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A millennium-old Byzantine mosaic of Saint John Chrysostom, Hagia Sophia

John Chrysostom (349– ca. 407, Greek: Ιωάννης ο Χρυσόστομος, Latin: Ioannes Chrysostomos) was the archbishop of Constantinople. He is known for his eloquence in preaching and public speaking, his denunciation of abuse of authority by both ecclesiastical and political leaders, the Liturgy of St. John Chrysostom, and his ascetic sensibilities. After his death (or, according to some sources, during his life) he was given the Greek surname chrysostomos, meaning "golden mouthed", rendered in English as Chrysostom.The Orthodox Church and Eastern Catholic Churches honor him as a saint (feast days: November 13 and January 27) and count him among the Three Holy Hierarchs (feast day, January 30), together with Saints Basil the Great and Gregory the Theologian. He is recognized by the Roman Catholic Church as a saint and a Doctor of the Church.
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Interior of St. Peter's Rome

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S.M. degli angeli, chiostro della sacrestia 17 San Pier Damiani, Pietro Francavilla, angeli.JPG

Saint Peter Damian, O.S.B. (Petrus Damiani, also Pietro Damiani or Pier Damiani -- c. 1007February 21/22, 1072) was one of the most celebrated, universally loved and zealous reforming monks in the circle of Hildebrand of the 11th century, made a cardinal and (in 1823) declared a Doctor of the Church.

He was born at Ravenna, orphaned early, and after a youth spent in hardship and privation, showed such signs of remarkable intellectual gifts that a brother, Damian, who was archpriest at Ravenna, took him away to be educated. Adding his brother's name to his own, he made such rapid progress in his studies of theology and Canon law, that when about twenty-five years old he was already a famous teacher at Parma and Ravenna.

About 1035, however, he deserted his secular calling and entered the isolated hermitage of Fonte Avellana, near Gubbio. Both as novice and as monk, his fervor was remarkable but led him to such extremes of self-mortification in penance that his health was affected. In 1043, he became prior and he remained prior of Fonte Avellana till his death. He introduced a more severe discipline, including the practice of flagellation ("the disciplina"), into the house, which, under his rule, quickly attained celebrity, and became a model for other foundations.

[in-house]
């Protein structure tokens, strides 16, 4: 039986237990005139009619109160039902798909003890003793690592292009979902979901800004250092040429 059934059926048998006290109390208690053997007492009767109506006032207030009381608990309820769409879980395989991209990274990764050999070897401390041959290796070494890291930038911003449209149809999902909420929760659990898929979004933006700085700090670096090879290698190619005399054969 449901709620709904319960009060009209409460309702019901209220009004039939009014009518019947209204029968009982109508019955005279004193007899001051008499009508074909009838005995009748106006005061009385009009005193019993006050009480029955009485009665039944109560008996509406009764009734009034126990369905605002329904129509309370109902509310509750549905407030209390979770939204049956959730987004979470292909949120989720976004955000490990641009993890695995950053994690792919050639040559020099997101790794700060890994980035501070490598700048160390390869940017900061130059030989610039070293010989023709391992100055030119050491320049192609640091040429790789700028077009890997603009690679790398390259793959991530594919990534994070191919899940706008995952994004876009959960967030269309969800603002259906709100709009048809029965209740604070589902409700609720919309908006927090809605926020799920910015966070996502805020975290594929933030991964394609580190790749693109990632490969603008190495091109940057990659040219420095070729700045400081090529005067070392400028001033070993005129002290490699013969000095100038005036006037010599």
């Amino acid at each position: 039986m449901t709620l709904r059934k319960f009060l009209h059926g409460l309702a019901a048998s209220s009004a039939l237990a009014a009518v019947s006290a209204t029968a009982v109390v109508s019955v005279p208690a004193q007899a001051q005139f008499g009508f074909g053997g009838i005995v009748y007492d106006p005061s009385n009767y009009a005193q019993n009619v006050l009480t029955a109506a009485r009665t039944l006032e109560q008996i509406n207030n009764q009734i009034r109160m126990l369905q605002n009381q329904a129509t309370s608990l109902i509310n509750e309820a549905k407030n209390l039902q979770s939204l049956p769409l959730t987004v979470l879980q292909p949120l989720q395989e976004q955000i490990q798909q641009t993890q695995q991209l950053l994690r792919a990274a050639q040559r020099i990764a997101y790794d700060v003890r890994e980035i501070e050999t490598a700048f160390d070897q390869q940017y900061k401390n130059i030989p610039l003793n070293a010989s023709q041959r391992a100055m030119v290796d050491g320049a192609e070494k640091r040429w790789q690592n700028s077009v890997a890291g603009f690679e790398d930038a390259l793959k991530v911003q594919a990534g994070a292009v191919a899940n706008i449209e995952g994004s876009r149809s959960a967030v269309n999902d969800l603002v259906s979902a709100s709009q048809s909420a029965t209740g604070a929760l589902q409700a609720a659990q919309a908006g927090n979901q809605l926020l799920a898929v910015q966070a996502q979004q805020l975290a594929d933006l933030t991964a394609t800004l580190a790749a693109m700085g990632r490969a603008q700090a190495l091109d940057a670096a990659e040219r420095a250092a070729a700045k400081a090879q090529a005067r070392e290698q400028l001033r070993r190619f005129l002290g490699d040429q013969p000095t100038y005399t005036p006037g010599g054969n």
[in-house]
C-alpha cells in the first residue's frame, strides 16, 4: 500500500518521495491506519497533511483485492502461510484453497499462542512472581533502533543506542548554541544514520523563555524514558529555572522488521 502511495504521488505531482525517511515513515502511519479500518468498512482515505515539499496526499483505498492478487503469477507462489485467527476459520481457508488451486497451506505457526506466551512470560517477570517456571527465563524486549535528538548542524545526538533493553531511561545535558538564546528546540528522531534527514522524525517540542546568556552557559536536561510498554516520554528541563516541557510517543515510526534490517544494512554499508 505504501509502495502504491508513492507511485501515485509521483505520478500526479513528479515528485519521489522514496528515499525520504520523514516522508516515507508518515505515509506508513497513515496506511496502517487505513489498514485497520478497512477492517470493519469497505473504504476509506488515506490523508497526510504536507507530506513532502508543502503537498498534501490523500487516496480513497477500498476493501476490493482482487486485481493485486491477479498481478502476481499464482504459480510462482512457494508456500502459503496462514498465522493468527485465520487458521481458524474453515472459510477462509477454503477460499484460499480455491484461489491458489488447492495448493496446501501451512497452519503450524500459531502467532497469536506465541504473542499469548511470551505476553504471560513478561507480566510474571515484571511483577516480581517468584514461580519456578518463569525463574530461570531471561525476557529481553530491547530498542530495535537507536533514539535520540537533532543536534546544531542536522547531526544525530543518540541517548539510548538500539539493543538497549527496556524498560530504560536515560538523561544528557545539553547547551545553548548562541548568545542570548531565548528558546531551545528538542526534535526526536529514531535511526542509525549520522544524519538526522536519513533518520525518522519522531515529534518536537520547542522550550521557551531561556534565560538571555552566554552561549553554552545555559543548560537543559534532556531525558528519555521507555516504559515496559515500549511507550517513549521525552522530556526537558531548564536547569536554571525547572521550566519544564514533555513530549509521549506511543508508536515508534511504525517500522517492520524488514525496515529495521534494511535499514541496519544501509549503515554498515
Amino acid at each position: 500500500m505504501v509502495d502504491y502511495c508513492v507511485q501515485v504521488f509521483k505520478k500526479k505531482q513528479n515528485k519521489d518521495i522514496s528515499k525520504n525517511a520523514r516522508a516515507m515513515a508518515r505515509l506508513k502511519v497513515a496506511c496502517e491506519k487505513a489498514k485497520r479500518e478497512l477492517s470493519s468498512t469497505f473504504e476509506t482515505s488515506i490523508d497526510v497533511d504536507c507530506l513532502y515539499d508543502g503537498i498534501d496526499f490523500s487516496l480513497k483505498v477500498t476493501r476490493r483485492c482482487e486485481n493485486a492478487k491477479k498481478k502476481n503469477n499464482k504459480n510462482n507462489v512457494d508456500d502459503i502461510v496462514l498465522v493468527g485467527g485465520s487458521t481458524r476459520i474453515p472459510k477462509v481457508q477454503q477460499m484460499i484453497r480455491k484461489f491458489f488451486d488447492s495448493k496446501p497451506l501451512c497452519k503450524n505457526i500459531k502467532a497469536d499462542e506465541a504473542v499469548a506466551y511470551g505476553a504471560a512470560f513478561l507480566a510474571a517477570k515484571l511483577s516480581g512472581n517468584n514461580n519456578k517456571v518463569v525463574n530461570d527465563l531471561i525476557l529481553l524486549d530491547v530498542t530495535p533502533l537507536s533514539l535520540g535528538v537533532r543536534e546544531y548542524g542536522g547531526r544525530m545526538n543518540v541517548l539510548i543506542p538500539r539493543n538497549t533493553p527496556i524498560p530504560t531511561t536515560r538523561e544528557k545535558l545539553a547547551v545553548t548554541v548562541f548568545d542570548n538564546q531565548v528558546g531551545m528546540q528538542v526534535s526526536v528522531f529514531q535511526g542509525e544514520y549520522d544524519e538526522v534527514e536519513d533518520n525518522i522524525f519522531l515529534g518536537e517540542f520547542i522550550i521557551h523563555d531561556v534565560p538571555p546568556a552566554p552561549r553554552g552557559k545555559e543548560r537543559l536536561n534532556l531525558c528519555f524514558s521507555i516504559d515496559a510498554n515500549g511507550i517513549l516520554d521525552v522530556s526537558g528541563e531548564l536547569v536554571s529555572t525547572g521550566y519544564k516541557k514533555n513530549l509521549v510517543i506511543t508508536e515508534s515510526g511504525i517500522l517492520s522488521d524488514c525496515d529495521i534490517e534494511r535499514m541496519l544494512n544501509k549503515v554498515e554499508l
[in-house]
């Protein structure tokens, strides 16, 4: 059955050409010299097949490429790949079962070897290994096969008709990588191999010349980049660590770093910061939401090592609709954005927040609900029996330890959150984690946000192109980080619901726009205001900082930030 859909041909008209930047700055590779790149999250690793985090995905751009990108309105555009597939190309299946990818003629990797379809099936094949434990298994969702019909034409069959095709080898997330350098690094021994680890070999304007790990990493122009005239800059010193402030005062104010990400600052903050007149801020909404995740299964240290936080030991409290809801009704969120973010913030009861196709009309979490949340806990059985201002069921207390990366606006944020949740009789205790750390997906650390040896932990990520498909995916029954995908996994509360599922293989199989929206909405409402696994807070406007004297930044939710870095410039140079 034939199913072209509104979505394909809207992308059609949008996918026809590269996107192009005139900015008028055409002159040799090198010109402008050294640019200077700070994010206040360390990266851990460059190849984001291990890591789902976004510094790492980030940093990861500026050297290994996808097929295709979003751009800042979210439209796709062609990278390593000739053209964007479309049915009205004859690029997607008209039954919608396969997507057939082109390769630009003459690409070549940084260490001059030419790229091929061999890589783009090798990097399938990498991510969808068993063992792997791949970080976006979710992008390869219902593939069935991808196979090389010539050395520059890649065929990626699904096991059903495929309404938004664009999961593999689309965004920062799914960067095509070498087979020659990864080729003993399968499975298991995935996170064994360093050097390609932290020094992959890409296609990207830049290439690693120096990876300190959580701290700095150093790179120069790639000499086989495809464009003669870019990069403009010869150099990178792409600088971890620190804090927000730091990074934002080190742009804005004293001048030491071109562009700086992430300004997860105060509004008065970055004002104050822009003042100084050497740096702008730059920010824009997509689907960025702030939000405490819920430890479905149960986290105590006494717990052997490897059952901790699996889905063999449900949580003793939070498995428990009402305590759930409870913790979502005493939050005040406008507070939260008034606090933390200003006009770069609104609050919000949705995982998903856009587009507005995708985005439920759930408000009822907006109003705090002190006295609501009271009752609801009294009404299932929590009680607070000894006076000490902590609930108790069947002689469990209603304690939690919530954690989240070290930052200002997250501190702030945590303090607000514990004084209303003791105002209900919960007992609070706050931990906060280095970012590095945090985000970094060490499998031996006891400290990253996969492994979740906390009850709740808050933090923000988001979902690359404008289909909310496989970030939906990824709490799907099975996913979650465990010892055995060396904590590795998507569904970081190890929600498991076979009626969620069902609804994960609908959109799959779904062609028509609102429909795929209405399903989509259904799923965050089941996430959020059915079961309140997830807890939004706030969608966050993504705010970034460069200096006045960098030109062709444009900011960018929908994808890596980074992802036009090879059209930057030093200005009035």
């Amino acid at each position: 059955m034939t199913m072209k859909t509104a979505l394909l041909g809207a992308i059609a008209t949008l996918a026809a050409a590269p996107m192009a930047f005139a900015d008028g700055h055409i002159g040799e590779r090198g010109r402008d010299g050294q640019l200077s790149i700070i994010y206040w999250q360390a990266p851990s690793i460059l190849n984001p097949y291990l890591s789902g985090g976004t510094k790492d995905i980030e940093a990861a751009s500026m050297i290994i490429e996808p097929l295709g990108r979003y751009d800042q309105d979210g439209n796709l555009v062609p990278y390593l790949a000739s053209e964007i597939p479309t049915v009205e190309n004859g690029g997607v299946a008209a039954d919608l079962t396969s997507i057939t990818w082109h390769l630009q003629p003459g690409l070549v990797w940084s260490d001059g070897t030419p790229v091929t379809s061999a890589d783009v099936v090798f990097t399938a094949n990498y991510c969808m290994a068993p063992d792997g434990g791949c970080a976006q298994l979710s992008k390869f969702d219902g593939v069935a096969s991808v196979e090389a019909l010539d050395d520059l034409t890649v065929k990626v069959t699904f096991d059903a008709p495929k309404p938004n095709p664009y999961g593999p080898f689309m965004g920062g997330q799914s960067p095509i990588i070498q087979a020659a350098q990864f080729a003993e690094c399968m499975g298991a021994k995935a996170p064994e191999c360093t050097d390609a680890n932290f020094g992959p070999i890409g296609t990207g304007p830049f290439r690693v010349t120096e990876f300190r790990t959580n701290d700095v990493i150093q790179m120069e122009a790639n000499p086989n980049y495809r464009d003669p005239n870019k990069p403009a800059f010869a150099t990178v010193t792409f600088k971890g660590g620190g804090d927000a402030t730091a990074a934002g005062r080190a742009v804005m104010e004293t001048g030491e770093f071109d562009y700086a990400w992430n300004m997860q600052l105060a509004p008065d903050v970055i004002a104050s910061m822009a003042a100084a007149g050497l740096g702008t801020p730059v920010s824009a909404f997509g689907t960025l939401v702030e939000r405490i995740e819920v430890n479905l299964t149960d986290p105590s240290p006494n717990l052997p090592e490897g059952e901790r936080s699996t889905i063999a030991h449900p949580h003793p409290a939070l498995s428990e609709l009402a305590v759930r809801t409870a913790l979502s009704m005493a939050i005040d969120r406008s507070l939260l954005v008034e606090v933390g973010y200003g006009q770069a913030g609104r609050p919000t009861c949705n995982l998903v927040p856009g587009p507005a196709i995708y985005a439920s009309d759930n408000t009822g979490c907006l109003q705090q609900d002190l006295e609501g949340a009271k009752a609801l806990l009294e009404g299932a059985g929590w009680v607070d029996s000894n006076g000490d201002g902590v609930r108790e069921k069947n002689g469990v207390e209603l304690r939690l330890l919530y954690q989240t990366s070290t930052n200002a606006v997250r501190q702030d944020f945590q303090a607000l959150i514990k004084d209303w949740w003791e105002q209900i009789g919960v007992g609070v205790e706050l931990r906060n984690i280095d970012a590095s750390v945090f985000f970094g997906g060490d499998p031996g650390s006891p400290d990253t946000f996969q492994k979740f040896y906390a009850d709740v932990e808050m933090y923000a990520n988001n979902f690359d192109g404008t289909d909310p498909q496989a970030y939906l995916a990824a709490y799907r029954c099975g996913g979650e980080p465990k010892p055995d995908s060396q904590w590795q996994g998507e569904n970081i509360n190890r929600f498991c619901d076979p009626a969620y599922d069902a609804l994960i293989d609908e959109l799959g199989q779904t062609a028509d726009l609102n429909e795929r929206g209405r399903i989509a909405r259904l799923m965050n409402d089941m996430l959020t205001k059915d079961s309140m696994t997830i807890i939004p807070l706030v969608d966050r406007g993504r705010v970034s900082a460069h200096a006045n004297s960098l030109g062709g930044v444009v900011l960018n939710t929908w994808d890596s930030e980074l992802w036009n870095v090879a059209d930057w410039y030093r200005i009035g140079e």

About 1050, Peter published a scathing treatise on the vices of the clergy, Liber Gomorrhianus. In this book he made an attack on homosexual and other sexual practices as subversive disruptions against the moral. Damiani was also a determined foe of simony, but his fiercest wrath was directed against the married clergy.

In 1057, Pope Stephen IX determined to consecrated Damian Cardinal Bishop of Ostia. In addition he was appointed administrator of the Diocese of Gubbio.

In 1059 Peter was sent as legate to Milan by Pope Nicholas II. There benefices were openly bought and sold and the clergy publicly married the women they lived with.

In 1063 the pope held a synod at Rome, at which Damian was appointed legate to settle the dispute between the Abbey of Cluny and the Bishop of Mâcon.

In 1067 he was allowed to resign his bishopric. He died at Faenza, the year before Hildebrand became pope, as Gregory VII.
Attributes: represented as a cardinal bearing a knotted rope in his hand; also as a pilgrim holding a papal Bull; Cardinal's hat, Benedictine monk's habit
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Saint Thomas Aquinas


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Divine Mercy